Getting Settled In:
We have now been back in Bolivia for almost three weeks and it seems as if we haven’t stopped to breath since. We had a really smooth trip here with no problems, especially since Titus hadn’t traveled on an airplane since he was one and the fact that we were bringing eight checked bags and four carryons. We arrived at about 8:00 am to our city and were greeted by a group from our church that thankfully came not only to greet us, but help with the suitcases. There are always challenges when you transition to a new country but this time we have seemed to have some extra ones. In our first week here Taylor burnt her leg on a motorcycle, Grace got shingles and Titus fell of the bed on his head. For us the greater challenge has been to adjust to the culture while for the girls the language has been more difficult. During the year that we were in the states, the girls forgot the majority of their Spanish. Many have told us that it is normal and that they pick it up quickly. At first it was a struggle for them, but almost three weeks in they are at about 40%. Our two primary goals besides our work in the church have been looking for a vehicle and a house. We have had success on the first, getting a vehicle, but we are still looking for a house. Pray that we can find one soon.
Living in Two Worlds:
That may sound like a weird title but it is a phenomenon that I am coming to realize that many missionaries face. You may be asking what are you talking about, living in two worlds. As we have now finished out first term, returned to the states for furlough, and now we are back in Bolivia I think that is the best way that I can describe it. It is as if we live in two different worlds. Let me explain: when we came to Bolivia we worked hard to learn to speak a new language and live in a new culture. It gets to the point that in a certain way it becomes part of who you are. Then about the time you get used to all the new you go to sleep one day (the day before we left for furlough) and then wake up in a different world (back in the US). Everyone speaks what is now your new language (English) and they act really different than what you are used to. So for the entire year you get used to speaking the language, the customs, and foods and then a about the time you are comfortable, once again you go to sleep one night and the next day you wake up in what is once again a new language and culture. It is a little hard to explain, but when you have experienced it you almost feel like you have two lives. The one you are in is your life and the other is just a dream. This is not something that I am complaining about, but it is just to give you a little insight into what life is like as a missionary. In reality, there are many advantages to it, if that is you can keep the two straight in your mind and make sure that you wake up in the right place.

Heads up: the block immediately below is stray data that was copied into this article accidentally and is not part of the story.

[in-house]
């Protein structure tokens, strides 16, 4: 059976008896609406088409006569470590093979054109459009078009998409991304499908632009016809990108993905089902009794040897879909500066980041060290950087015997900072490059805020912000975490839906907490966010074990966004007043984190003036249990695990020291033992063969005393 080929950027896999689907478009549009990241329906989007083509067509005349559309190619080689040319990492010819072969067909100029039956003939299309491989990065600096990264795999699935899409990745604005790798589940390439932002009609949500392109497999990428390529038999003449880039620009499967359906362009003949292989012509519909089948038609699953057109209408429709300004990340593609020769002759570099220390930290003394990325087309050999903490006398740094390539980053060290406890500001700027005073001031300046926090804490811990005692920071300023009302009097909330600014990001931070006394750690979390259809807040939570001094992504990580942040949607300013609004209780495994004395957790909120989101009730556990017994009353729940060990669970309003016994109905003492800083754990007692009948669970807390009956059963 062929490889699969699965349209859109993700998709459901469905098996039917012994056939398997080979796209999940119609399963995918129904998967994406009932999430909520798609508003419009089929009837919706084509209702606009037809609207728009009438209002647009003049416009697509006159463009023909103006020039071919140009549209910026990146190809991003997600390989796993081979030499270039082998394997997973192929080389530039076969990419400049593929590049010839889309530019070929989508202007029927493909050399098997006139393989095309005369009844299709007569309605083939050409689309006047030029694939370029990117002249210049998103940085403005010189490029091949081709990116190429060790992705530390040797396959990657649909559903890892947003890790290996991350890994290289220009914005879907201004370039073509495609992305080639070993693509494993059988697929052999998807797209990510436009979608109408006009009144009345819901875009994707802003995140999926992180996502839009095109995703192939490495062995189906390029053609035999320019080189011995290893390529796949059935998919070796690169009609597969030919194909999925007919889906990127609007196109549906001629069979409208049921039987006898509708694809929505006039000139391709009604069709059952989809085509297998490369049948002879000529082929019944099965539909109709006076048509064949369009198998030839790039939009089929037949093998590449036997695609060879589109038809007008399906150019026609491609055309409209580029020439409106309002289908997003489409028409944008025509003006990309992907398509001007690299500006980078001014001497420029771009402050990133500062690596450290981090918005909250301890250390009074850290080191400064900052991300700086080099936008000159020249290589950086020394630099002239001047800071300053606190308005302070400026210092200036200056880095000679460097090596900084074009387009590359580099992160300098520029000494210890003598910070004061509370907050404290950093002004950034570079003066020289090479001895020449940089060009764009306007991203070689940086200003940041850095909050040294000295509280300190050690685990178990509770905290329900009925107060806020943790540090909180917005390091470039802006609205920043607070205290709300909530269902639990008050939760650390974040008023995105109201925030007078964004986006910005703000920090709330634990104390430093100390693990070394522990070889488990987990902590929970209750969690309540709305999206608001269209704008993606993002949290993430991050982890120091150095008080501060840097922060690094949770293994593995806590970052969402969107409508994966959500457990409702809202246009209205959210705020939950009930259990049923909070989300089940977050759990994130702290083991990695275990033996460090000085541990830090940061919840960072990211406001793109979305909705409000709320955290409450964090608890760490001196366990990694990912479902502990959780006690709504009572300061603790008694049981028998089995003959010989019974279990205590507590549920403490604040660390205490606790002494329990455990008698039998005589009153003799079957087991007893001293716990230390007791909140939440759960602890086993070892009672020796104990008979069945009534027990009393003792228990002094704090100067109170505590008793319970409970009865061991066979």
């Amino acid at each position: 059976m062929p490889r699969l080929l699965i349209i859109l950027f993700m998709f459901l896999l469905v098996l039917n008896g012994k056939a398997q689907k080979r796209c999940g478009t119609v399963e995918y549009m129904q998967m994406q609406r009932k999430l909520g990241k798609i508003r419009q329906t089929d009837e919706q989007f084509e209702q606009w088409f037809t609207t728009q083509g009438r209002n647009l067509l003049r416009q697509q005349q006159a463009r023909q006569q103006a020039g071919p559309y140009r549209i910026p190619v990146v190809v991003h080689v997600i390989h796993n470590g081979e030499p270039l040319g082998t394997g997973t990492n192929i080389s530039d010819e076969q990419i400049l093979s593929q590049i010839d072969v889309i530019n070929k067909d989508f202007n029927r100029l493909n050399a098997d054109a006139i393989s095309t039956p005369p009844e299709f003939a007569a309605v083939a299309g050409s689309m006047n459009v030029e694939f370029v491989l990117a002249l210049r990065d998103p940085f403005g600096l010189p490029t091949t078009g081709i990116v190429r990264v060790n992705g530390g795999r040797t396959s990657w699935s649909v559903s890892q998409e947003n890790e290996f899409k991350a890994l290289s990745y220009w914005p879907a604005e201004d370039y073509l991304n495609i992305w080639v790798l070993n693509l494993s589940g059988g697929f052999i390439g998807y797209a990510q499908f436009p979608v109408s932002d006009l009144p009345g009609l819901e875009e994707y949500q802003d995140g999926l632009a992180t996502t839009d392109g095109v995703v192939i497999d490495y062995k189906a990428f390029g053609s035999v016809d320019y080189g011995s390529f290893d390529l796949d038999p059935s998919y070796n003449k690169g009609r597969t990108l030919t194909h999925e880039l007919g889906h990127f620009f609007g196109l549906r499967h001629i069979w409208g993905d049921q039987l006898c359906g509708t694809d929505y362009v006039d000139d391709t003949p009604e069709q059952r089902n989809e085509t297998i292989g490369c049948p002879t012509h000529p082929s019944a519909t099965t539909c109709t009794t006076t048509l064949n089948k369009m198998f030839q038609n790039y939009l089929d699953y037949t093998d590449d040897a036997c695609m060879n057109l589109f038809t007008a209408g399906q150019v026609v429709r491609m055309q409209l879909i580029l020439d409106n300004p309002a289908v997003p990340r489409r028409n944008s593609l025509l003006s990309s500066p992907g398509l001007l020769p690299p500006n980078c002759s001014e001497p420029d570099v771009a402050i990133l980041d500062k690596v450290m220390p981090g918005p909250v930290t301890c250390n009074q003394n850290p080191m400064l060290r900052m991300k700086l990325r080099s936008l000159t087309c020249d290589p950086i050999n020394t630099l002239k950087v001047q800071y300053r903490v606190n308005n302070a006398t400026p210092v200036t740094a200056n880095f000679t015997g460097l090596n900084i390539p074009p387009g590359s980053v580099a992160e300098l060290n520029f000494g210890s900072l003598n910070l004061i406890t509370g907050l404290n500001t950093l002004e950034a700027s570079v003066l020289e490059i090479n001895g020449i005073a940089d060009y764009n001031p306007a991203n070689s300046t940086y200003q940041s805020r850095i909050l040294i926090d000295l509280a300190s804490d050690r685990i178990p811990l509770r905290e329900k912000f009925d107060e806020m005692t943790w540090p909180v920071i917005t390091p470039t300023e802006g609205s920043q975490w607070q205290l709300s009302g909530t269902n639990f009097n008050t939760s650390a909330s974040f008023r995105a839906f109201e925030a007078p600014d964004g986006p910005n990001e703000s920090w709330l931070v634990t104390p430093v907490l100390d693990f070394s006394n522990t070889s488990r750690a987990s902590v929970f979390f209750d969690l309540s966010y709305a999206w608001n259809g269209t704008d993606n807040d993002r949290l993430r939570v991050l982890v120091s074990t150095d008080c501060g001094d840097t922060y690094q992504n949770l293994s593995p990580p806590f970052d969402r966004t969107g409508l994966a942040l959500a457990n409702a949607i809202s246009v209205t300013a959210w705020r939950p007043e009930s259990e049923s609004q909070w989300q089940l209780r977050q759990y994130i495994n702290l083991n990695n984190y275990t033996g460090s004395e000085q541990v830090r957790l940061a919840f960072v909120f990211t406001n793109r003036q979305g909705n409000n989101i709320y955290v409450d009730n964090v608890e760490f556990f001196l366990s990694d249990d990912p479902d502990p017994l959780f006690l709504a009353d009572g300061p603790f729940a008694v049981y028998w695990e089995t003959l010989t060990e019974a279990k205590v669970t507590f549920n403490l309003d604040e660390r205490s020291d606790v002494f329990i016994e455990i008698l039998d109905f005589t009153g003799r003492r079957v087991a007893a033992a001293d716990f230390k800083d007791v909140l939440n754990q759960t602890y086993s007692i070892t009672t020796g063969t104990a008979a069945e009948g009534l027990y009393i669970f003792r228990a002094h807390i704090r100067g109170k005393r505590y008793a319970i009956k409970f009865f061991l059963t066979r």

Upon our return it was a pleasant surprise to see everything at the church running smoothly and everyone in their place. Our first Sunday back the church was full and the only thing I did was preach. The music, Sunday school classes and everything was already planned and taken care of. Also on that Wednesday, there was an activity planned for our Patch the Pirate club totally by the workers and there were like 75 kids that showed up. Needless to say they out numbered us in the normal service. There are still many things that we are working to put in order but we praise the Lord for how He has worked over this past year and helped the people of the church grow in their walk and service to Him.
1. Pray for our youth conference and several visitors that we will have this month.
2. Pray that the Lord will lead us to the right house as soon as possible.
3. Pray for the funds needed to buy land and build a church building.
4. Pray for our children as they adjust to the differences here like speaking Spanish again.